Let’s Talk About Sex, Baby: Are Kinks Hereditary?

-Written by Dr. Anjali Mediboina, House Surgeon, ASRAM

I recently read a dialogue in a book where one of the characters mentioned that kinks are hereditary. And I was like, wait, what? We have certain sexual preferences because… our ancestors had the same said preferences??? While I was a bit disturbed at the thought (I tend to have an extremely overactive imagination), I also had to research it. 

Let’s start with the definition; according to dear Oxford, 

Kink /kɪŋk/ a person’s unusual sexual preference.

Huh. I found this a little bit problematic; who’s to say what usual and unusual preferences are, anyway?

So, I went to Wikipedia instead: 

“In human sexuality, kinkiness is the use of non-conventional sexual practices, concepts or fantasies. The term derives from the idea of a “bend” (cf. a “kink”) in one’s sexual behavior, to contrast such behavior with “straight” or “vanilla” sexual mores and proclivities. It is thus a colloquial term for non-normative sexual behavior[1].”

Basically, in 1886, Richard von Krafft-Ebing, a German psychiatrist, wrote a book called Psychopathia Sexualis, where he described around 200 clinical cases of “sexual perversion”. Meaning, any and all types of sexual behaviors that deviated from regular, heteronormative, penis-in-vagina coitus. Now, this book was highly influential in its time, resulting in numerous papers and studies which lead people to believe (even to this day) that any sort of sexual deviance must be associated with mental illness and criminal activity.

But more on that later. For now, I’ll be using the word kink in a looser way, to describe any sort of sexual preference. 

So, back to the question on hand: does genetics play a role in sexual preferences, or kinks?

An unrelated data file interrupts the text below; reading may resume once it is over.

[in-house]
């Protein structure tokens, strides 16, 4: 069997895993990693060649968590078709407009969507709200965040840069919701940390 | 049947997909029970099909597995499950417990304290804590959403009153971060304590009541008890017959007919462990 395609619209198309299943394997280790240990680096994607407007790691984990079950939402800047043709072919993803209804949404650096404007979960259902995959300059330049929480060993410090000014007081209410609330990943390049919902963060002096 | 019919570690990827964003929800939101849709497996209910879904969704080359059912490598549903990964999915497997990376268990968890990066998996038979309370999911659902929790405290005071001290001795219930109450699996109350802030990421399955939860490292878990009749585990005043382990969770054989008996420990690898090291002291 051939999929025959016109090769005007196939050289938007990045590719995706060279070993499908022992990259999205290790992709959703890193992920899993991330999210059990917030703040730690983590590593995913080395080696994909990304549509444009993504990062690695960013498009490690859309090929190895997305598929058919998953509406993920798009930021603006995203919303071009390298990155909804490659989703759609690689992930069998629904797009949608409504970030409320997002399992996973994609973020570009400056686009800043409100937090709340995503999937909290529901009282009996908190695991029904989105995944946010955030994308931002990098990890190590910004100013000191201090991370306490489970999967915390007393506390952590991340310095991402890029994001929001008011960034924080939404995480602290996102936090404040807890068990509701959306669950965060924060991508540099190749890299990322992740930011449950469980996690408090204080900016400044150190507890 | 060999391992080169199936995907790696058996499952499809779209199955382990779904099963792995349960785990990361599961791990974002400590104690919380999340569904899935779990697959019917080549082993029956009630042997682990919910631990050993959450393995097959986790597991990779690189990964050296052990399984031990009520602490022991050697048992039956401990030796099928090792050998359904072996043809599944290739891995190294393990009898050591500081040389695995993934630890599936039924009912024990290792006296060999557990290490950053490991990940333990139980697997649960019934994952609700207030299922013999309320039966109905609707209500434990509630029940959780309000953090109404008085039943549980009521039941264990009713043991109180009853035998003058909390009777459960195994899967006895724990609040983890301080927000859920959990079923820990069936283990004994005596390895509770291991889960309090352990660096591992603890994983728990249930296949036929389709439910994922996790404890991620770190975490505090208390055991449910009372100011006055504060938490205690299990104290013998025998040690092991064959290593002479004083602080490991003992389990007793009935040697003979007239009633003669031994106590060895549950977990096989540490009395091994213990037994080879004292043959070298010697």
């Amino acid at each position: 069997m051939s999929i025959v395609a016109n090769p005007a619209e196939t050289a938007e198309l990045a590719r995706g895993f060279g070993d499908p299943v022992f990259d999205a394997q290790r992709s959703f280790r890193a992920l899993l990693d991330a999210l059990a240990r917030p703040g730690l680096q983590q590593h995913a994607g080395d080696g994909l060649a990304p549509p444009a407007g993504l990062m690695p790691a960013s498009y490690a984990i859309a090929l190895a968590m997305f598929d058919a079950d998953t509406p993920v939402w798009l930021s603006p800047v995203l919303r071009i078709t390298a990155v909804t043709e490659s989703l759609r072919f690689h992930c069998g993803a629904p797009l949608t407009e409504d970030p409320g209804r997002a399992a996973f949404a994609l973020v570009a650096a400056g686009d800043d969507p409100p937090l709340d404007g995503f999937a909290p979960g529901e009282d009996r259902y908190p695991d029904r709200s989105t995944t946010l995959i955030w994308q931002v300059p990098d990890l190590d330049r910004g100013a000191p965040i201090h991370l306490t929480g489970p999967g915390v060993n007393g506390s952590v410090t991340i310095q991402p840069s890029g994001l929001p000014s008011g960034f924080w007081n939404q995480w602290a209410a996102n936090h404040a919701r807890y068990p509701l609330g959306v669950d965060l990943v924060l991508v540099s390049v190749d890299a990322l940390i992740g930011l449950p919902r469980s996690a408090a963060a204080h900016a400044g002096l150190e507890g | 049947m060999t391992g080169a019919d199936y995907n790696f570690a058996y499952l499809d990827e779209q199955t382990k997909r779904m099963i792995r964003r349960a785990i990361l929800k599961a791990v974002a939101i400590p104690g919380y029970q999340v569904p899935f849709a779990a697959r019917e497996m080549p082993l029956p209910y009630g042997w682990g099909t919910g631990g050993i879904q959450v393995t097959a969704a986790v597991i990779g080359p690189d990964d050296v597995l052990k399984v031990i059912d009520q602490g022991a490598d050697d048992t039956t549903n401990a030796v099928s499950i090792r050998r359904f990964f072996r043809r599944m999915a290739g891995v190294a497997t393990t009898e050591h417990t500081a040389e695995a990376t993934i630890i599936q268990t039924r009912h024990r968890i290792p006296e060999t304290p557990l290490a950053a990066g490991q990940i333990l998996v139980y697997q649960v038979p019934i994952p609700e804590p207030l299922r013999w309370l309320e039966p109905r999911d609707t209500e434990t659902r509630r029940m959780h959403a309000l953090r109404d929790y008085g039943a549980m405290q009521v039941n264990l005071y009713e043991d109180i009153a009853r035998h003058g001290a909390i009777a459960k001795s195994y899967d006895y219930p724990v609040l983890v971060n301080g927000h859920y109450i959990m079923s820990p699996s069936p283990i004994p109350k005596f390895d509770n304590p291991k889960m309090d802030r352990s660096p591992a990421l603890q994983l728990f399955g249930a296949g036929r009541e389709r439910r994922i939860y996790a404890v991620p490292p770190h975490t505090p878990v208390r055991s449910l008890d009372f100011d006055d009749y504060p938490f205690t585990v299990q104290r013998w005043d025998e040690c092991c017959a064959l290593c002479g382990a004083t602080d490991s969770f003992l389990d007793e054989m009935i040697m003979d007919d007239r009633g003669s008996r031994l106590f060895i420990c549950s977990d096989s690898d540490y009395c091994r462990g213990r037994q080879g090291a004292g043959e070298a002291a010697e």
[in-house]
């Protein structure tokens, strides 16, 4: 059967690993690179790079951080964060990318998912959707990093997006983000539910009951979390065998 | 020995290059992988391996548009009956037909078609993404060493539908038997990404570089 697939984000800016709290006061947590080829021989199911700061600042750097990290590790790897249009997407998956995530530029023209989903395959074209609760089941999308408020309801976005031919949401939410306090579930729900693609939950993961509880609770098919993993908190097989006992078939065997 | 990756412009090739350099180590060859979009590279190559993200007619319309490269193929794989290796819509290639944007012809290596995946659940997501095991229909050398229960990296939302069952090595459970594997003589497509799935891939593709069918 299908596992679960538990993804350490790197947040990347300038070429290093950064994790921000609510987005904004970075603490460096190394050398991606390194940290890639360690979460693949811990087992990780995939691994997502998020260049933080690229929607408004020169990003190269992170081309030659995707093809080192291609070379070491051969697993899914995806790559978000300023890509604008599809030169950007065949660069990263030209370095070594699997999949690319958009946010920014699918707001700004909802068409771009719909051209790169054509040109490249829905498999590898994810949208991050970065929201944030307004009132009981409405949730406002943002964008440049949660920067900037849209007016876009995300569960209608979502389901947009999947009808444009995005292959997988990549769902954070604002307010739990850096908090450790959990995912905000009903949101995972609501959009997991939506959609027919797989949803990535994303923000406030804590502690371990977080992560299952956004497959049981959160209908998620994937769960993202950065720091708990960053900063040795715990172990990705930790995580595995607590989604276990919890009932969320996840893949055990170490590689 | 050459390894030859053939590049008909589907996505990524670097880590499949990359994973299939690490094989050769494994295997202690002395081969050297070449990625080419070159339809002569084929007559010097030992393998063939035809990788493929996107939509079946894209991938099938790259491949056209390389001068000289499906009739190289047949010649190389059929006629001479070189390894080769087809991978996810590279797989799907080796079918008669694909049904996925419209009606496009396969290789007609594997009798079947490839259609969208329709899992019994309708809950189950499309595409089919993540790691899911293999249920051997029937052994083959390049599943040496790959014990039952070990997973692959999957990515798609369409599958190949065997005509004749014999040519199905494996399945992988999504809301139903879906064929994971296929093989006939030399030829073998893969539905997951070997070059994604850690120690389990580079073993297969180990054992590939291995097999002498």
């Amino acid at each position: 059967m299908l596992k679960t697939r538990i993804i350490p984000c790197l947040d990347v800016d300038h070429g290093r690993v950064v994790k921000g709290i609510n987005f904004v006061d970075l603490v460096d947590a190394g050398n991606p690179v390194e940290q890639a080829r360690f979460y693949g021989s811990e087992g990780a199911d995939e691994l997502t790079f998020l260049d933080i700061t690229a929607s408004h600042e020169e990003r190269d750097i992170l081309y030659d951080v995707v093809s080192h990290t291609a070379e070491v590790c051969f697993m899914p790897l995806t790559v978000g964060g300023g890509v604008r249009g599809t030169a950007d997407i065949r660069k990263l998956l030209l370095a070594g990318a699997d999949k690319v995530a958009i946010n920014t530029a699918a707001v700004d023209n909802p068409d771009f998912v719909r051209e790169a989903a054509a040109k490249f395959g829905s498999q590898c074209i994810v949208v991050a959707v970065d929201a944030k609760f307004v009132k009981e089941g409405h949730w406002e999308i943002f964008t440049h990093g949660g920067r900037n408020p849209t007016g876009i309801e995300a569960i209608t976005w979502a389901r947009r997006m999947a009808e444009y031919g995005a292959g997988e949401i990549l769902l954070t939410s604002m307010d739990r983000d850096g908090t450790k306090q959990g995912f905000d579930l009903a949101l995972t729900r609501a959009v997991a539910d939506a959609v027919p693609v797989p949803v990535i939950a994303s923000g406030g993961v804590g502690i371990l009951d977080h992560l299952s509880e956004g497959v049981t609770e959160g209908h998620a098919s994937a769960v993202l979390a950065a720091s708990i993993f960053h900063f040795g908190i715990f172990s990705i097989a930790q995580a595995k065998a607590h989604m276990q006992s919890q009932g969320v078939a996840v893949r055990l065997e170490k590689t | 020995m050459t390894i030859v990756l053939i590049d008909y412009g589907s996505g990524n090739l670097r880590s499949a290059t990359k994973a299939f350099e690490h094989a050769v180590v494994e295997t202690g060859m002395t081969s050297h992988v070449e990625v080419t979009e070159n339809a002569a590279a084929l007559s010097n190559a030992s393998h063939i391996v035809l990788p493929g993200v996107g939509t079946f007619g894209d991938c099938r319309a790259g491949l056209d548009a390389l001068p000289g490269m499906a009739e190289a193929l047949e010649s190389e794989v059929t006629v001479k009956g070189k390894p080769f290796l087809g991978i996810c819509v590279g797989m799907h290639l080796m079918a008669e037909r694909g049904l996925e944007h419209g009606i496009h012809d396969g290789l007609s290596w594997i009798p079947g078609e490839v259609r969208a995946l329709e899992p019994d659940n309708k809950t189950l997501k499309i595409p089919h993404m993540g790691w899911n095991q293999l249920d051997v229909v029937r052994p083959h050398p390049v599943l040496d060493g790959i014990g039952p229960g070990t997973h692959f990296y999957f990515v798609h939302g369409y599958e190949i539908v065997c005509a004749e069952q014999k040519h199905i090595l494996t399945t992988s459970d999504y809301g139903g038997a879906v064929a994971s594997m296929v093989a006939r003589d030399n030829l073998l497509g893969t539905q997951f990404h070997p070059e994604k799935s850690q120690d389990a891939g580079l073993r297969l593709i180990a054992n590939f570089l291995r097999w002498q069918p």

First, I did a PubMed search using the keywords “kink”, and all that came up were multiple articles on the “kinks” in DNA helices, which gave me a major throwback to 12th grade biology, lol. 

Then I used the keywords “sexual preferences” AND “hereditary”. Now, while this gave me a better result, pretty much all the articles focused on sexual preferences in terms of orientation and the possible links to genetics. Which was an interesting read, but not exactly what I was looking for. After that I switched out the word “preference” with “behavior” and again, pretty much the same results. A lot of papers have been written to link our sexuality and sexual orientation to genetics, but I wasn’t finding anything that talked about one’s sexual desire. And yes, I used the term “desire” in place of preference as well; totally different results (but also something I shall explore later).

So, I turned to Google, instead. 

One article (originally posted by Glamour) interviewed Dr. Justin Lehmiller, PhD. His work includes multiple research articles on sexual activity, sexual health and relationships, and is the author of two textbooks and the website Sex and Psychology[2].

In the interview, Dr. Lehmiller explained it like this: sexual preferences have links with personality, so for example, (according to his extensive research) people with an extrovert personality were found to have fantasies involving group sex and polygamy. And, personality, to a certain degree, is hereditary. Ergo, sexual fantasies could be, to some degree, have a genetic component. He also mentioned that sexual activity differs from person to person, depending on their areas of sensitivity- for example, some people are more sensitive in their nipple area, while others aren’t. So, based on that they could be interested in nipple play and so on. And these areas of sensitivities also could have a genetic component to it.

He summarized by comparing the “causes” of sexual preferences as pieces of a puzzle. Genetic components could be one piece, with other pieces being psychology and environment.

To quote Dr. Lehmiller:

“Two people can develop the same sexual interest for very different reasons, depending on the confluence of all of these factors.”

I’m honestly not surprised to have found a mostly inconclusive answer to my question; the human psyche is, after all, incredibly complex. But, it was an interesting search for me, and hopefully an interesting read for you 🙂


  1. Kink (sexuality) [Internet]. Accessed Nov 30, 2022. Available from: https://en.wikipedia.org/wiki/Kink_(sexuality)#cite_note-FOOTNOTEShahbazChirinos2016-1
  2. Lustig, H. Are Kinks Hereditary? What Science Says About the Genetics of Desire. Glamour [Internet] Sep 22, 2022. Available from: https://www.glamour.com/story/are-kinks-hereditary

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